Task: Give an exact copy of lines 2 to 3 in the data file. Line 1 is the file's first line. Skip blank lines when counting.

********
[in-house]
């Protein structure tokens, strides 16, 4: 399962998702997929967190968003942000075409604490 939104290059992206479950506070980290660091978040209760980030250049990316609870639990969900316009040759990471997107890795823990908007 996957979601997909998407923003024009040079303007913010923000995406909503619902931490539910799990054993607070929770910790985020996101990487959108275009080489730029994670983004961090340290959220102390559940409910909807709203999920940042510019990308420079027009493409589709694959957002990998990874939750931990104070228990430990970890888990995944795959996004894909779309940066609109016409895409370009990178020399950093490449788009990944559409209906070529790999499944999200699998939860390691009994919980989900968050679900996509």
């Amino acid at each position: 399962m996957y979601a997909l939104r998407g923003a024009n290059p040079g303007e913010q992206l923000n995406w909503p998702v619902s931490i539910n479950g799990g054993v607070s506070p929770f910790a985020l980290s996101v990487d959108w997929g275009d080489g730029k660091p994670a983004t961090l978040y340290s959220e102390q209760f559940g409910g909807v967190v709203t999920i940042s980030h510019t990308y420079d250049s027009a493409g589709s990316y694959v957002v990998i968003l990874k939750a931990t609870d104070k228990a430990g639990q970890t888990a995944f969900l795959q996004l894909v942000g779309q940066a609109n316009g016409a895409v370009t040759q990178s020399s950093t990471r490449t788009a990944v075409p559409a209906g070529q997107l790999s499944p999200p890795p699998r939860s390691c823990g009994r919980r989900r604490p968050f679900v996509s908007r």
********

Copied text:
């Protein structure tokens, strides 16, 4: 399962998702997929967190968003942000075409604490 939104290059992206479950506070980290660091978040209760980030250049990316609870639990969900316009040759990471997107890795823990908007 996957979601997909998407923003024009040079303007913010923000995406909503619902931490539910799990054993607070929770910790985020996101990487959108275009080489730029994670983004961090340290959220102390559940409910909807709203999920940042510019990308420079027009493409589709694959957002990998990874939750931990104070228990430990970890888990995944795959996004894909779309940066609109016409895409370009990178020399950093490449788009990944559409209906070529790999499944999200699998939860390691009994919980989900968050679900996509």
């Amino acid at each position: 399962m996957y979601a997909l939104r998407g923003a024009n290059p040079g303007e913010q992206l923000n995406w909503p998702v619902s931490i539910n479950g799990g054993v607070s506070p929770f910790a985020l980290s996101v990487d959108w997929g275009d080489g730029k660091p994670a983004t961090l978040y340290s959220e102390q209760f559940g409910g909807v967190v709203t999920i940042s980030h510019t990308y420079d250049s027009a493409g589709s990316y694959v957002v990998i968003l990874k939750a931990t609870d104070k228990a430990g639990q970890t888990a995944f969900l795959q996004l894909v942000g779309q940066a609109n316009g016409a895409v370009t040759q990178s020399s950093t990471r490449t788009a990944v075409p559409a209906g070529q997107l790999s499944p999200p890795p699998r939860s390691c823990g009994r919980r989900r604490p968050f679900v996509s908007r």